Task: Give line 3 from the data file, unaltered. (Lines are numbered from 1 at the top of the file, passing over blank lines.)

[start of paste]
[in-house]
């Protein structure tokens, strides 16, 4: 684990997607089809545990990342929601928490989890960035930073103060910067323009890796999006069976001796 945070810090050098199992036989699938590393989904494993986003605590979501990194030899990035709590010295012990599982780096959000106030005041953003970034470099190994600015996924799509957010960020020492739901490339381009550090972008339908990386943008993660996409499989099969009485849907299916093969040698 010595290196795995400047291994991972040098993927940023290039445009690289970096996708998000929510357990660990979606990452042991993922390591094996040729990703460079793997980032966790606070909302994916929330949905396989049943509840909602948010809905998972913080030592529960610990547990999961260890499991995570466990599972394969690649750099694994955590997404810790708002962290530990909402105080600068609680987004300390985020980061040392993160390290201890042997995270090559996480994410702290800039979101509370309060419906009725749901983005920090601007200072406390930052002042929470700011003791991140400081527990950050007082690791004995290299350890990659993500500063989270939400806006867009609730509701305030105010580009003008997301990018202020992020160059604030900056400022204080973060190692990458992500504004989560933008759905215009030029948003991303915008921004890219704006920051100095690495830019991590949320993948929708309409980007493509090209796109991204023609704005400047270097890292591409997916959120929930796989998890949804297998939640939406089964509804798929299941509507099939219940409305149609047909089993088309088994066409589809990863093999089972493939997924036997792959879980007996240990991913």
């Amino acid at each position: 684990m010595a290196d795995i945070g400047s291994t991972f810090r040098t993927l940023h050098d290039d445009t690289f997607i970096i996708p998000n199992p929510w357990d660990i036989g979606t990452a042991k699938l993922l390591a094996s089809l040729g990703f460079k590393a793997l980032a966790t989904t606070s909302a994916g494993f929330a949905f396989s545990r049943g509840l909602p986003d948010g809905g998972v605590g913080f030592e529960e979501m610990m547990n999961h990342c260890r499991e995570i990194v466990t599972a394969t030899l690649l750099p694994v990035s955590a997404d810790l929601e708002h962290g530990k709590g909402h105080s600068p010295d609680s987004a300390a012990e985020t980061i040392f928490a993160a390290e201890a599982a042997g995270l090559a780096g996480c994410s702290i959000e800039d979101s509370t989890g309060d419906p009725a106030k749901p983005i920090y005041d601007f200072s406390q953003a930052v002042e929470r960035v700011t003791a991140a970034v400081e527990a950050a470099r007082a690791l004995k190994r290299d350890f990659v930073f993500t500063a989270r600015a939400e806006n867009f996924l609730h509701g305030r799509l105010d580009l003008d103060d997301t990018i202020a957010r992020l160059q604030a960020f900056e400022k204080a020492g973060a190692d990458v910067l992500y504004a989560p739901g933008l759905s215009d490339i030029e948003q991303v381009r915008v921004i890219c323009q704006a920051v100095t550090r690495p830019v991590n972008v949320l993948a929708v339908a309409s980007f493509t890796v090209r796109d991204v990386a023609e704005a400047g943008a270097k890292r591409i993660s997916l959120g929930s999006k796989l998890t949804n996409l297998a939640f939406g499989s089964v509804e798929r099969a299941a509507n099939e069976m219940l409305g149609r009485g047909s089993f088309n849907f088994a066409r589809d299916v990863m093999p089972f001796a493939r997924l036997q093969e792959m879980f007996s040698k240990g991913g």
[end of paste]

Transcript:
């Amino acid at each position: 684990m010595a290196d795995i945070g400047s291994t991972f810090r040098t993927l940023h050098d290039d445009t690289f997607i970096i996708p998000n199992p929510w357990d660990i036989g979606t990452a042991k699938l993922l390591a094996s089809l040729g990703f460079k590393a793997l980032a966790t989904t606070s909302a994916g494993f929330a949905f396989s545990r049943g509840l909602p986003d948010g809905g998972v605590g913080f030592e529960e979501m610990m547990n999961h990342c260890r499991e995570i990194v466990t599972a394969t030899l690649l750099p694994v990035s955590a997404d810790l929601e708002h962290g530990k709590g909402h105080s600068p010295d609680s987004a300390a012990e985020t980061i040392f928490a993160a390290e201890a599982a042997g995270l090559a780096g996480c994410s702290i959000e800039d979101s509370t989890g309060d419906p009725a106030k749901p983005i920090y005041d601007f200072s406390q953003a930052v002042e929470r960035v700011t003791a991140a970034v400081e527990a950050a470099r007082a690791l004995k190994r290299d350890f990659v930073f993500t500063a989270r600015a939400e806006n867009f996924l609730h509701g305030r799509l105010d580009l003008d103060d997301t990018i202020a957010r992020l160059q604030a960020f900056e400022k204080a020492g973060a190692d990458v910067l992500y504004a989560p739901g933008l759905s215009d490339i030029e948003q991303v381009r915008v921004i890219c323009q704006a920051v100095t550090r690495p830019v991590n972008v949320l993948a929708v339908a309409s980007f493509t890796v090209r796109d991204v990386a023609e704005a400047g943008a270097k890292r591409i993660s997916l959120g929930s999006k796989l998890t949804n996409l297998a939640f939406g499989s089964v509804e798929r099969a299941a509507n099939e069976m219940l409305g149609r009485g047909s089993f088309n849907f088994a066409r589809d299916v990863m093999p089972f001796a493939r997924l036997q093969e792959m879980f007996s040698k240990g991913g």